Alvarez et al v. CSX Corporation Inc et al, No. 2:2010cv00080 - Document 138 (N.D. Ind. 2016)

Court Description: OPINION AND ORDER: Court GRANTS IN PART AND DENIES IN PART 127 Motion for Partial Summary Judgment and GRANTS IN PART AND DENIES IN PART 134 Motion for Summary Judgment as to Cross-Claim. Cross-Claimant Transflo Terminal Services, Inc., to FILE by 2/11/2016, an affidavit of attorney fees and costs incurred as outlined. Cross-Claim Defendant Savage Services Corporation may file a response (as to objections to particular line items only) by 2/18/2016. Cross-Claimant may file a reply by 2/25/2016. A scheduling conference for the remaining issue of indemnification of the settlement on appeal will be set by separate order. Signed by Magistrate Judge Paul R Cherry on 1/29/2016. cc: Thomas J Campbell (tc)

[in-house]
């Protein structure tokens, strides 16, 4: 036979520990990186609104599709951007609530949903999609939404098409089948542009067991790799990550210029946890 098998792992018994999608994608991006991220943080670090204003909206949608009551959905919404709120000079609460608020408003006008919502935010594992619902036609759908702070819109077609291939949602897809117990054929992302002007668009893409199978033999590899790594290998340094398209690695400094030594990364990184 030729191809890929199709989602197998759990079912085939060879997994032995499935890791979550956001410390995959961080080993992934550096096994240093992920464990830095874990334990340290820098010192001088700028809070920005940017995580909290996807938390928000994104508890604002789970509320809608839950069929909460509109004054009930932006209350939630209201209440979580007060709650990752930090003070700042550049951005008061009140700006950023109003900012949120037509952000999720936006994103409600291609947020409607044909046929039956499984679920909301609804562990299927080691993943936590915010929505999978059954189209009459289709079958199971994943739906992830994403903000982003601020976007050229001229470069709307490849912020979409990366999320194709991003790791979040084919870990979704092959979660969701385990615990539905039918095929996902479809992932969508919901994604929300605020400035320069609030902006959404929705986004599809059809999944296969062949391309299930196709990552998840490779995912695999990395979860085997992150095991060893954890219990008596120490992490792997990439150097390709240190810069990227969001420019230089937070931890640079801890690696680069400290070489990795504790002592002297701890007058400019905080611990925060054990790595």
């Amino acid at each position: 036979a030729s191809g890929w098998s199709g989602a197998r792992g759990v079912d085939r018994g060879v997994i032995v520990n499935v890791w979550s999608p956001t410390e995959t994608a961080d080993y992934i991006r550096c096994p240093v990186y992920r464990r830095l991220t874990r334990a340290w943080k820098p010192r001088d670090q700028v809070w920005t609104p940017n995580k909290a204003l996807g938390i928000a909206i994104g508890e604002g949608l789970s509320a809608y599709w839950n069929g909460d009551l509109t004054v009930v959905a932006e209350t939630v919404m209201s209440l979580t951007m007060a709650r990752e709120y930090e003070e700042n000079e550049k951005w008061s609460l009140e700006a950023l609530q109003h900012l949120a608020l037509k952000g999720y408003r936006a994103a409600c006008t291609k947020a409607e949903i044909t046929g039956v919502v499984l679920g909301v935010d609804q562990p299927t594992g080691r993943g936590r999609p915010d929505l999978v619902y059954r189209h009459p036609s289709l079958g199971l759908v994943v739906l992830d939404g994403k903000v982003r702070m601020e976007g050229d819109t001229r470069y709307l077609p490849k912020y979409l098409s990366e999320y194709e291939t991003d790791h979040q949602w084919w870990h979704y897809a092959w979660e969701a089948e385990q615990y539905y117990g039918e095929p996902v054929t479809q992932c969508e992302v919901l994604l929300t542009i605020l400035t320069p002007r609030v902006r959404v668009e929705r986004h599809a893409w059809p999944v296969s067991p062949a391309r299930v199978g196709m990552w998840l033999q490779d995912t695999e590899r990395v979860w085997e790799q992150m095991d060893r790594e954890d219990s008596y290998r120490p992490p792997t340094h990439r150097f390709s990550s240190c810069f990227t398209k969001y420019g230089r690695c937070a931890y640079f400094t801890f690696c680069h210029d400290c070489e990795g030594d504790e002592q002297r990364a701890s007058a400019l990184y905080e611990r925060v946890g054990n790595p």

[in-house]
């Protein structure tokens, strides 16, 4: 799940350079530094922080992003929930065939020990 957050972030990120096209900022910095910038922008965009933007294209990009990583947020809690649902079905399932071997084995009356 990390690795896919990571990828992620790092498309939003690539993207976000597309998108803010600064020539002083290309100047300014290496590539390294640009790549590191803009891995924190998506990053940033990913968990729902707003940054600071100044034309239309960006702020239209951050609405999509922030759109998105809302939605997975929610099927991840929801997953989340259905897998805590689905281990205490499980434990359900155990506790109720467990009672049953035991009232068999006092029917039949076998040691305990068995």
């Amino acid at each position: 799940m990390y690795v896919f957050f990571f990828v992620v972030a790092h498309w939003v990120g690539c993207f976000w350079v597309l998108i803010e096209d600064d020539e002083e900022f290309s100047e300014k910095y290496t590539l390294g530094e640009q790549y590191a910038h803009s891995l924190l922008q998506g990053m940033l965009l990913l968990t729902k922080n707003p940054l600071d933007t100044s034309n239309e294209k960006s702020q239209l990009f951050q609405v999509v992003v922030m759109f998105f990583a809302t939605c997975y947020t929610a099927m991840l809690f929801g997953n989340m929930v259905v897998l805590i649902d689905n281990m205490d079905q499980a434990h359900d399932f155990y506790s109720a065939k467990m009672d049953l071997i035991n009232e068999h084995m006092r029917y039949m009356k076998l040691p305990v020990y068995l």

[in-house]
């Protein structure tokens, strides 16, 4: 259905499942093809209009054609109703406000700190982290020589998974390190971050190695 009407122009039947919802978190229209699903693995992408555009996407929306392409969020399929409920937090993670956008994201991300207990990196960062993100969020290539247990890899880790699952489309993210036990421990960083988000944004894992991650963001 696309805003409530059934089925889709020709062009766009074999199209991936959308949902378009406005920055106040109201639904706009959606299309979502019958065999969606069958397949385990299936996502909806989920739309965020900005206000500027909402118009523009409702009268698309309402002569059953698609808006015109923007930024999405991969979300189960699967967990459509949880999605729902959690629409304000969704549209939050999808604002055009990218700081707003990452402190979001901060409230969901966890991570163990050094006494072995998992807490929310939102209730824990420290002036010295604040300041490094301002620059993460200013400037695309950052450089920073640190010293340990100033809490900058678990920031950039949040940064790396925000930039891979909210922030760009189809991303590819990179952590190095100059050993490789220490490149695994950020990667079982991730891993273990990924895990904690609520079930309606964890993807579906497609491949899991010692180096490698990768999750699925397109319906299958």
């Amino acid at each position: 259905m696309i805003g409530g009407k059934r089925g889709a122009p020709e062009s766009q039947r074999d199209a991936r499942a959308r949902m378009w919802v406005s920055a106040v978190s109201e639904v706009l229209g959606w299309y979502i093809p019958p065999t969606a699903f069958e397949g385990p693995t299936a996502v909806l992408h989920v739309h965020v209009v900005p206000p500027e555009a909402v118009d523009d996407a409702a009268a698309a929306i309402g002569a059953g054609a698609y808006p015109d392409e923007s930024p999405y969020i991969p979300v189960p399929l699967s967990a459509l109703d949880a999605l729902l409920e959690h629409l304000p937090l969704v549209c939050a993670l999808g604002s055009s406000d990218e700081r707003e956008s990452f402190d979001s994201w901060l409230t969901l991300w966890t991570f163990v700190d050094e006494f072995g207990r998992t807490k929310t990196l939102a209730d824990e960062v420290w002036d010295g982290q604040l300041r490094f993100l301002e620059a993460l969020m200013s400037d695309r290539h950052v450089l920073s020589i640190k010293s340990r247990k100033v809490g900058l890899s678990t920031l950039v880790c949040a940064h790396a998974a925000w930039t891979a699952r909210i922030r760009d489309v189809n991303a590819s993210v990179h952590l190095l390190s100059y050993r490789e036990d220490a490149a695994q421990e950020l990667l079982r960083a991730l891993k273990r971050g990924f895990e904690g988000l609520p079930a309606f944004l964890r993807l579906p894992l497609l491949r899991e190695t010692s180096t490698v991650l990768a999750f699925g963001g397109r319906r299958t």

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Alvarez et al v. CSX Corporation Inc et al Doc. 138 UNITED STATES DISTRICT COURT NORTHERN DISTRICT OF INDIANA HAMMOND DIVISION TRANSFLO TERMINAL SERVICES, INC., Cross-Claimant, v. SAVAGE SERVICES CORPORATION, Cross-Claim Defendant. ) ) ) ) ) ) ) CAUSE NO.: 2:10-CV-80-PRC OPINION AND ORDER This matter is before the Court on Cross Claimant’s Motion for Partial Summary Judgment [DE 127], filed by Cross-Claimant Transflo Terminal Services, Inc. (“Transflo”) on April 13, 2015, and on Cross-Claim Defendant Savage Services Corporation’s Motion for Summary Judgment as to Cross-Claim [DE 134], filed by Cross-Claim Defendant Savage Services Corporation (“Savage”) on May 26, 2015. For the reasons set forth below, the Court grants in part and denies in part both motions. PROCEDURAL BACKGROUND This matter originates in a wrongful death action brought by the estate of an electrician. Both Transflo and Savage were named as defendants in that action. Transflo brought a cross-claim against Savage seeking indemnification based on a Master Terminal Services Agreement (Count A) and indemnification based on common law indemnity (Count B). On May 2, 2013, the Court granted summary judgment in favor of Transflo and Savage in the underlying wrongful death action and dismissed all claims against them. Only the indemnification cross-claim remains pending. On April 13, 2015, Transflo filed its Cross Claimant’s Motion for Partial Summary Judgment. Though Transflo, having prevailed in the underlying action, has no damages to pay, it Dockets.Justia.com seeks indemnification of the costs, fees, and expenses incurred in defending itself against the wrongful death claim. Transflo seeks summary judgment on Count A of the cross-claim. Savage filed a response on May 26, 2015, and Transflo filed a reply on June 12, 2015. On May 26, 2015, Savage filed its Cross-Claim Defendant Savage Services Corporation’s Motion for Summary Judgment as to Cross-Claim. Savage seeks summary judgment in its favor on both Count A and Count B. Transflo filed a response on June 12, 2015, and Savage filed a reply on June 19, 2015. The parties filed forms of consent to have this case assigned to a United States Magistrate Judge to conduct all further proceedings and to order the entry of a final judgment in this case. Therefore, this Court has jurisdiction to decide this case pursuant to 28 U.S.C. § 636(c). SUMMARY JUDGMENT STANDARD The Federal Rules of Civil Procedure require that a motion for summary judgment be granted “if the movant shows that there is no genuine dispute as to any material fact and the movant is entitled to judgment as a matter of law.” Fed. R. Civ. P. 56(a). Rule 56 “mandates the entry of summary judgment, after adequate time for discovery and upon motion, against a party who fails to make a showing sufficient to establish the existence of an element essential to that party’s case, and on which that party will bear the burden of proof at trial.” Celotex Corp. v. Catrett, 477 U.S. 317, 322 (1986). “Summary judgment is appropriate when no material fact is disputed and the moving parties are entitled to judgment as a matter of law, meaning that no reasonable jury could find for the other party based on the evidence in the record.” Carman v. Tinkes, 762 F.3d 565, 566 (7th Cir. 2014). A party seeking summary judgment bears the initial responsibility of informing the court of the basis for its motion and identifying those portions of the pleadings, depositions, answers to 2 interrogatories, and admissions on file, together with the affidavits, if any, that it believes demonstrate the absence of a genuine issue of material fact. See Celotex, 477 U.S. at 323; Fed. R. Civ. P. 56 (a), (c). The moving party may discharge its initial responsibility by simply “‘showing’—that is, pointing out to the district court—that there is an absence of evidence to support the nonmoving party’s case.” Celotex, 477 U.S. at 325; see also Spierer v. Rossman, 798 F.3d 502, 508 (7th Cir. 2015). When the nonmoving party would have the burden of proof at trial, the moving party is not required to support its motion with affidavits or other similar materials negating the opponent’s claim. Celotex, 477 U.S. at 323, 325; Spierer, 798 F.3d at 507-08; Modrowski v. Pigatto, 712 F.3d 1166, 1168-69 (7th Cir. 2013). “Once the moving party puts forth evidence showing the absence of a genuine dispute of material fact, the burden shifts to the non-moving party to provide evidence of specific facts creating a genuine dispute.” Carroll v. Lynch, 698 F.3d 561, 564 (7th Cir. 2012). The non-moving party cannot resist the motion and withstand summary judgment by merely resting on its pleadings. See Fed. R. Civ. P. 56(c)(1), (e); Flint v. City of Belvidere, 791 F.3d 764, 769 (7th Cir. 2015) (citing Anderson v. Liberty Lobby, Inc., 477 U.S. 242, 248 (1986)). The nonmoving party must “do more than simply show that there is some metaphysical doubt as to the material facts.” Matsushita Elec. Indus. Co. v. Zenith Radio Corp., 475 U.S. 574, 586-87 (1986) (quoting Fed. R. Civ. P. 56(e) (1986)). Rule 56(e) provides that “[i]f a party fails to properly support an assertion of fact or fails to properly address another party’s assertion of fact as required by Rule 56(c), the court may . . . consider the fact undisputed for purposes of the motion [or] grant summary judgment if the motion and supporting materials—including the facts considered undisputed—show that the movant is entitled to it . . . .” Fed. R. Civ. P. 56(e); see also Anderson, 477 U.S. at 248-50. 3 In viewing the facts presented on a motion for summary judgment, a court must construe all facts in a light most favorable to the non-moving party and draw all legitimate inferences in favor of that party. See Anderson, 477 U.S. at 255; McDowell v. Vill. of Lansing, 763 F.3d 762, 764, 765 (7th Cir. 2014); Srail v. Vill. of Lisle, 588 F.3d 940, 948 (7th Cir. 2009). A court’s role is not to evaluate the weight of the evidence, to judge the credibility of witnesses, or to determine the truth of the matter, but instead to determine whether there is a genuine issue of triable fact. See Anderson, 477 U.S. at 249-50. MATERIAL FACTS On January 26, 2007, Transflo and Savage entered into a Master Terminal Services Agreement (“Agreement”), which governed Savage’s operation of a terminal in East Chicago, Indiana. The death at issue in the underlying wrongful death action occurred at this terminal on January 8, 2008. Neither party disputes that the Agreement was in effect at the time of the death. Section 28 of the Agreement, which is the provision on indemnity, provides: 28.1 Subject to Section 28.2 below, Savage shall defend, protect, indemnify, save and hold harmless TRANSFLO and its affiliates, CSXT, CSX Corporation and NYC (the “CSX Affiliates”) against and from any and all claims, losses, damages, including punitive, exemplary and special damages, awards, liability, suits, actions, judgments, settlements, costs and expenses, including reasonable attorneys’ fees and costs (collectively, the “Claims”) for: (a) Injury to or death of any person, including the employees of either party, or any CSX Affiliate, or any of its or their other contract employees, without regard to fault; and (b) Any loss, theft, conversion, destruction of or damage, including environmental impairment, to any real or personal property of any person whomsoever, including agents, Terminal users, servants or employees of TRANSFLO, any CSX Affiliate or Savage, resulting from the activities of Savage in connection with this Agreement. 4 28.2 Savage’s obligation to defend, protect, indemnify, save and hold harmless TRANSFLO and the CSX Affiliates pursuant to Section 28.1 above shall not apply: (a) To the extent any Claim is solely attributable to the acts or omissions of TRANSFLO and/or the CSX Affiliates; or (b) To the first $250,000.00 of any Claim, to the extent attributable to the acts or omissions of TRANSFLO and/or the CSX Affiliates; or (c) To the amount of any Claim in excess of $250,000.00 to the extent attributable to the acts or omissions of TRANSFLO and/or the CSX Affiliates where such Claim is not covered by the insurance policies procured under Article 29 below and approved by TRANSFLO which approval shall not be unreasonably withheld. 28.3 With respect to any Claim to the extent attributable to the acts or omissions of TRANSFLO or the CSX Affiliates for which Savage has no obligation pursuant to Section 28.2 above, TRANSFLO shall retain responsibility therefor, including defending, protecting, indemnifying and holding harmless Savage on account thereof. 28.4 Savage shall keep the Terminals and any property thereon owned by TRANSFLO or any CSX Affiliate free of and unencumbered by any liens arising from any and all Claims which are the subject of Savage’s duties pursuant to this Article 28. (Cross-Claimant’s Br., Ex. 1 at 21-22). The underlying wrongful death action, brought in January 2010, was resolved by the Court’s grant of dispositive motions in favor of all the defendants, including Transflo and Savage, as to all of the plaintiff’s claims. That is, the Court found that neither Transflo nor Savage was liable to any extent for the decedent’s injury. Savage’s refusal to defend and indemnify Transflo occurred no later than the filing of its answer to Transflo’s cross-claim on November 24, 2010. Transflo settled the appeal for $30,000, and Savage settled the appeal for $15,000. Transflo alleges it is entitled to indemnification from Savage pursuant to Section 28 and seeks to recover $197,517.17 in costs, fees, and expenses 5 incurred in connection with the wrongful death litigation, including the defense and settlement of the plaintiff’s subsequent appeal. ANALYSIS I. EXPRESS INDEMNITY In Count A of the cross-claim, Transflo seeks express indemnity from Savage based upon the Agreement. When sitting in diversity, this Court must apply the choice of law rules of Indiana to determine the law which will govern substantive matters in this case. Klaxon Co. v. Stentor Elec. Mfg. Co., 313 U.S. 487, 495-96 (1941). “Indiana choice of law doctrine favors contractual stipulations as to governing law.” Allen v. Great Am. Reserve Ins. Co., 766 N.E.2d 1157, 1162 (Ind. 2002). Further, the Indiana Supreme Court has said that Indiana courts “would not separately analyze and apply the law of different jurisdictions to issues within each claim.” Nat’l Union Fire Ins. Co. of Pittsburg, Pa. v. Standard Fusee Corp., 940 N.E.2d 810, 815 (Ind. 2010) (quoting Simon v. United States, 805 N.E.2d 798, 801 (Ind. 2004)). The Agreement provides—and the parties agree—that Florida law governs construction of the Agreement. A. Duty to Indemnify Florida law interprets indemnity contracts according to the ordinary rules of contract construction. Improved Benevolent and Protected Order of Elks of the World v. Delano, 308 So. 2d 615, 617 (Fla. Dist. Ct. App. 1975). “The intent of the parties and the scope of the indemnification provision are derived from the language of the contract and the circumstances in which it was made. The terms of the contract determine whether the indemnitor is obligated to reimburse the indemnitee for a particular claim.” Fidelity & Guar. Ins. Co. v. Ford Motor Co., 707 F. Supp. 2d 1300, 1313 (M.D. Fla. 2010) (citations omitted). Indemnity provisions that are incident to contracts with a main 6 purpose other than indemnification must be construed strictly in favor of the indemnitor. Bodon Indus. Inc. v. Brown, 645 So.2d 33, 36 (Fla. Dist. Ct. App. 1994). The indemnity provisions at issue are found in Part 28 of the Agreement. Section 28.1 provides a general indemnification provision, and then Section 28.2 provides exceptions to 28.1. Section 28.3 clarifies who must bear the responsibility for liability if a 28.2 exception is triggered, and Section 28.4 pertains to liens that may arise as a result of claims subject to indemnification. The general indemnity provision, Section 28.1, provides, in relevant part: 28.1 Subject to Section 28.2 below, Savage shall defend, protect, indemnify, save and hold harmless TRANSFLO and its affiliates, CSXT, CSX Corporation and NYC (the “CSX Affiliates”) against and from any and all claims . . . for: (a) Injury to or death of any person . . . without regard to fault . . . . (Cross-Claimant’s Br., Ex. 1 at 21.) Section 28.2 provides that Section 28.1 will not apply (a) To the extent any Claim is solely attributable to the acts or omissions of TRANSFLO and/or the CSX Affiliates; or (b) To the first $250,000.00 of any Claim, to the extent attributable to the acts or omissions of TRANSFLO and/or the CSX Affiliates; or (c) To the amount of any Claim in excess of $250,000.00 to the extent attributable to the acts or omissions of TRANSFLO and/or the CSX Affiliates where such Claim is not covered by the insurance policies procured under Article 29 below and approved by TRANSFLO which approval shall not be unreasonably withheld. Id. at 21-22. Because none of the Section 28.2 exceptions apply to the facts of this case (a fact Savage does not contest), the general provision in Section 28.1 requires Savage to “defend, protect, indemnify, save, and hold harmless” Transflo. Savage advances several arguments in favor of 7 finding that Savage has no obligation to indemnify Transflo, but they all fail as the Court will explain below. Savage first argues that the indemnity clause is silent as to Savage’s obligations when neither party is at fault. This is incorrect. Section 28.1 provides that Savage must defend and indemnify Transflo without regard to fault, which logically includes the scenario where neither party is at fault. These duties in Section 28.1 are only lifted if a Section 28.2 exception is triggered. Consequently, unless an exception applies, Savage owes the duties to Transflo. All of the exceptions are triggered by a finding that Transflo is at least partially at fault for the underlying claim. Therefore, if neither party is at fault, Section 28.2 does not apply and, per Section 28.1, Savage must defend and indemnify Transflo. Savage next argues that the language and circumstances of the Agreement show that the parties intended to create a comparative fault scheme for the first $250,000 of all indemnity claims. This is contradicted by the provision in Section 28.1(a) that Savage must indemnify Transflo “without regard to fault.” Further support for the absence of a comparative fault scheme lies in the Section 28.2 exceptions’ focus only on Transflo’s liability for claims. Savage’s liability is never considered. Instead of a comparative fault scheme, Part 28 is comprised of a general indemnification provision in 28.1—which requires Savage to indemnify Transflo in all wrongful death claims, regardless of fault—and exceptions to the general provision in 28.2 that are contingent on Transflo being to some extent at fault for the underlying claim. Though certain comparisons may be made to comparative fault, this is not a comparative fault scheme. 8 Savage next asserts that absurd results arise if it is found to have the duty to indemnify Transflo when neither party is found liable. Savage presents the Court with hypothetical scenarios and compares them to the result Transflo argues is mandated by the indemnity provisions: Scenario 1 (facts of the present case, using Transflo’s interpretation of the Agreement) Verdict: $0 + $198,000 defense costs Savage’s fault: 0% Transflo’s fault: 0% Savage’s responsibility: $198,000 Transflo’s responsibility: $0 Scenario 2: Verdict: Savage’s fault: Transflo’s fault: Savage’s responsibility: Transflo’s responsibility $500,000 (inclusive of defense costs) 50% 50% $250,000 $250,000 (per Section 28.2(b)) Scenario 3: Verdict: Savage’s fault: Transflo’s fault: Savage’s responsibility: Transflo’s responsibility: $25,000,000 (inclusive of defense costs) 99% 1% $24,750,000 $250,000 (per Section 28.2(b)) See (Cross-cl. Def.’s Reply 2-3.) In scenarios 2 and 3, Savage owes no indemnity for the $250,000 Transflo bears under Section 28.2(b). Savage argues it is absurd for Transflo to bear this entire cost when Savage is 50% or 99% at fault and for Transflo to bear none of the cost when Savage is 0% at fault. It is understandable that Savage has focused on its own percentage of fault. However, that is not the fault considered in the Agreement’s indemnity provisions. The above scenarios are all consistent when the focus is placed where Section 28.2 places the focus: on Transflo’s amount of fault. In scenario 1, Transflo’s 0% fault leads to 0% responsibility for the costs; in scenario 2, 50% 9 fault to 50% costs; and in scenario 3, 1% fault to 1% costs. Given the language of Part 28, requiring Savage to fully indemnify Transflo is not an absurd result. Savage’s next attempt to avoid the duty to indemnify Transflo points to alleged ambiguities in the Agreement. Savage finds it ambiguous for Section 28.1 to be without regard to fault but for Section 28.2 to consider fault. Contrary to Savage’s argument, however, there is no ambiguity because 28.2 identifies the circumstances in which 28.1 does not apply. Either 28.1 applies or 28.2 applies to the claim or portion of claim at issue in any given scenario. There is no circumstance where both indemnification standards will need to be applied to the same portion of a claim, so they are free to view the role of fault differently without creating ambiguity. Savage also asserts that ambiguity is created by the requirement under Florida law that agreements to indemnify parties against their own wrongful acts must do so in clear and unequivocal language. See Univ. Plaza Shopping Ctr. v. Stewart, 272 So. 2d 507, 511 (Fla. 1973). Savage posits that, because Florida would require clear and unequivocal language for indemnification for wrongful acts even if the parties are jointly liable, joint innocence also requires clear and unequivocal language. See Charles Poe Masonry, Inc. v. Spring Lock Scaffolding Rental Equip., 374 So. 2d 487, 489-90 (Fla. 1979). Joint innocence is far afield from the joint liability considered by Florida law. The public policy the Florida law promotes is not underwriting wrongful behavior. Id. In the instant case, Transflo was not responsible for the death, and while Savage also bore no fault, the innocence of Savage does not negate the innocence of Transflo. The Florida law Savage points to is inapplicable to the present scenario. Though non-insurance indemnification provisions must be construed in favor of the indemnitor, Bodon Indus. Inc., 645 So.2d at 36, there is no ambiguity here to resolve in Savage’s favor. 10 Based on the foregoing, the Court finds that the Agreement applies to situations where both parties are found to have no liability in the underlying action, as is this case. Savage has the duties to defend and indemnify Transflo. B. Recoverable Expenses 1. Effective Dates of Duty Savage argues that Transflo cannot recover the full amount it seeks in indemnification. Savage first contends that its duty to defend Transflo did not begin until the Court made a finding on liability, which it did on May 2, 2013. Savage asserts that it should not be required to pay expenses Transflo incurred before that date. In support, Savage cites to Joint Medical Products Corp. v. NME Hospitals, Inc., 610 So.2d 675, 676 (Fla Dist. Ct. App. 1992). Savage misconstrues that ruling. The Joint Medical Products court determined that there could be no finding of common law indemnity before there was a finding of the common law indemnitor’s fault. That court did not hold that the duty to defend did not extend to costs accrued before the finding of fault. This Court agrees with Transflo that to so hold would deprive Transflo of the benefit of the bargain of the indemnity provision in the Agreement. Furthermore, the instant count involves express indemnity, which—contrary to common law indemnity—does not always require a finding of the indemnitor’s fault. The duty to defend extends to the entire defense of the wrongful death claim, not merely the part of the defense that occurred after this Court found Transflo to be not at fault on the underlying claim. 2. Attorney Fees Savage asserts that there are genuine disputes as to the recoverability and reasonableness of the attorney fees Transflo seeks to recover. Regarding the recoverability of the attorney fees, Savage 11 asserts that fees incurred in seeking the right to indemnification are not recoverable. This is a substantive issue, so the Court applies the law of Florida. See, e.g., Oldenburg Grp. Inc. v. FrontierKemper Constructors, Inc., 597 F. Supp. 2d 842, 845 (E.D. Wis. 2009) (applying Michigan substantive law); Estate of Williams v. S. Ind. Gas & Elec. Co., 551 F. Supp. 2d 751, 760 (S.D. Ind. 2008) (applying Indiana substantive law). Florida law provides that, though the general rule is that attorney fees are recoverable in indemnification actions, “attorney’s fees incurred in establishing the right to indemnification are not allowable.” Fallstaff Grp., Inc. v. MPA Brickell Key, LLC, 143 So. 3d 1139, 1143 (Fla. Dist. Ct. App. 2014) (collecting cases). This can only be overcome by clear and unambiguous contractual provision or statutory right, and neither is present here. Id. (finding that an indemnity clause covering “any liability under or in connection with the [contract] (including any liability with respect to legal fees or court costs)” was not clear and unambiguous). Though Savage informs the Court that some of Transflo’s counsel’s billing entries are for work done in establishing the right to indemnification, Savage does not identify the specific entries that it contests. The Court declines to comb through the billing records to determine which line items are recoverable and sets the matter for further briefing. The parties agree that the reasonableness of attorney fees is a procedural question determined by the case law of the Seventh Circuit Court of Appeals. Attorney fees are awarded at the market rate, and a party’s payment of its legal bills when reimbursement of the fees is uncertain alleviates the need for “painstaking judicial review” into the reasonableness of fees claimed. Taco Bell v. Cont’l Cas. Co., 388 F.3d 1069, 1076 (7th Cir. 2004); see also Balcor Real Estate Holdings, Inc. v. Walentas-Phoenix Corp., 73 F.3d 150, 153 (7th Cir. 1996) (“Indeed, [a party’s payment of its own 12 fees] is not ‘evidence’ about market value; it is market value.”). Thus, because Savage refused Transflo’s demand for defense and indemnification, leaving Transflo uncertain about whether it would be reimbursed for its legal fees, the fees were paid at the market rate and are therefore reasonable. 3. Settlement of Appeal Transflo has produced evidence that it settled the appeal of the underlying wrongful death action for $30,000, which is less than 20% of the cost of litigating the matter at the trial level. Further, Transflo’s settlement of the appeal, which was made under the auspices of a Seventh Circuit Court of Appeals mediator, was made after Savage refused to indemnify Transflo in the matter. The only evidence Savage provides in support of Transflo’s settlement being unreasonable is evidence of Savage’s own settlement of the appeal of the underlying claim as to Savage for $15,000. The availability of indemnification for a settlement is a question of substantive law. See, e.g., Estate of Williams, 551 F. Supp. 2d at 760 (applying Indiana substantive law); Nat’l Tea Co. v. Ryan Aviation Corp., 578 F. Supp. 291, 294 (N.D. Ill. 1984) (applying Illinois substantive law). The general rule under Florida law “is that an indemnitor who has notice of the suit filed against the indemnitee by the injured party and who is afforded an opportunity to appear and defend it is bound by a judgment rendered against the indemnitee as to all material questions determined by the judgment.” Camp, Dresser & McKee, Inc. v. Paul N. Howard Co., 853 So. 2d 1072, 1079 (Fla. Dist. Ct. App. 2003); see also Cont’l Cas. Co. v. Godor, 476 So. 2d 242, 244 (Fla. Dist. Ct. App. 1985). This notice requirement also applies to claims that are settled. If proper notice is made, “the indemnitee is entitled to indemnity upon proof of its potential liability to the original plaintiff and the reasonableness of the settlement.” Bankers Ins. Co. v. Am. Team Managers, Inc., No. 8:10- 13 CV-2650, 2012 WL 2179117, at *9 (M.D. Fla. June 13, 2012) (citing Metro. Dade Cty. v. Florida Aviation Fueling Co., 578 So. 2d 296, 298 (Fla. Dist. Ct. App. 1991); Mortg. Guar. Ins. Corp. v. Stewart, 427 So. 2d 776, 780 n. 2 (Fla. Dist. Ct. App. 1983)); see also Camp, Dresser & McKee, Inc., 853 So. 2d at 1079. “A showing of ‘potential liability’ is required because the indemnitee must not be a mere volunteer who has settled the underlying claim when there was no exposure to legal liability that obligated him or her to do so.” Camp, Dresser & McKee, Inc., 853 So. 2d at 1079-80. Savage, as Transflo’s co-defendant in the underlying litigation and as cross-claim defendant as to the indemnity claim, had proper notice of the suit and opportunity to defend Transflo before the settlement of the appeal. See Cont’l Cas. Co., 476 So. 2d at 244. Accordingly, Transflo must only show potential liability—not actual liability—and reasonableness of the settlement. Admittedly, “Florida law is a bit fuzzy on the question of ‘potential liability’ in the contractual indemnity context.” Camp, Dresser & McKee, Inc. 853 So. 2d at 1083. However, “questions pertaining to whether there was ‘potential liability’ often involve questions of fact.” Id. Though “[t]he threshold for ‘potential liability’ is not high,” id., and there have been no claims of fraud or collusion regarding Transflo’s settlement of the appeal, Transflo has made no showing whatsoever of its potential liability to Alvarez’s estate in the underlying claim as required by Florida law. Further, because Transflo won the underlying case through summary judgment in its favor, potential liability cannot be inferred from the record. See id. at 1082 (suggesting a denied motion for summary judgment may be evidence of potential liability). Given Transflo’s victory at the trial level in the underlying suit and no showing of potential liability in the instant briefing, the Court is “not convinced that the issue of [indemnitee’s] reasonable apprehension of liability . . . was fully aired . . . or is so clearly established on the record that [the Court] should decide it as a matter 14 of law.” Id. at 1083. Accordingly, summary judgment is not appropriate as to the settlement and is denied. However, the Court’s denial of summary judgment should not be construed as an assessment of Transflo’s ability to make the required showing of potential liability. The Court defers addressing Savage’s argument regarding the reasonableness of the settlement amount until after potential liability has been determined. On Count A, the Court holds: (1) The Master Terminal Services Agreement places on Savage the duties to “defend, protect, indemnify, save[,] and hold harmless” Transflo, including in scenarios where both Savage and Transflo are found to be not at fault in the underlying claim; (2) Savage must indemnify Transflo’s attorney fees, costs, and expenses incurred in litigating the underlying cause of action; (3) Savage has no duty to indemnify Transflo’s fees, costs, and expenses incurred in establishing the right to indemnification; and (4) Transflo has not met its burden to show that it is entitled as a matter of law to recover the cost of settling the appeal. II. IMPLIED INDEMNITY In Count B of the cross-claim, Transflo seeks implied indemnity from Savage. Implied indemnity requires the indemnitor to be found at fault. Dade Cty. Sch. Bd. v. Radio Station WQBA, 731 So. 2d 638, 642 (Fla. 1999); Indianapolis-Marion Cty. Pub. Library v. Charlier Clark & Linard, PC, 929 N.E.2d 838, 848 (Ind. Ct. App. 2010). Savage was found to be not at fault. Consequently, Savage owes no indemnity based on implied indemnity to Transflo. The Court grants summary judgment in favor of Savage on Count B of the cross-claim. 15 CONCLUSION Based on the foregoing, the Court hereby GRANTS in part and DENIES in part CrossClaimant’s Motion for Partial Summary Judgment [DE 127] and GRANTS in part and DENIES in part Cross-Claim Defendant Savage Services Corporation’s Motion for Summary Judgment as to Cross-Claim [DE 134]. The Court ORDERS Cross-Claimant Transflo Terminal Services, Inc. to FILE, on or before February 11, 2016, an affidavit of attorney fees and costs incurred in litigating the underlying litigation but not incurred in establishing the right to indemnification. Cross-Claim Defendant Savage Services Corporation may file a response (as to objections to particular line items only) on or before February 18, 2016. Cross-Claimant may file a reply on or before February 25, 2016. A scheduling conference for the remaining issue of indemnification of the settlement on appeal will be set by separate order. So ORDERED this 29th day of January, 2016. s/ Paul R. Cherry MAGISTRATE JUDGE PAUL R. CHERRY UNITED STATES DISTRICT COURT 16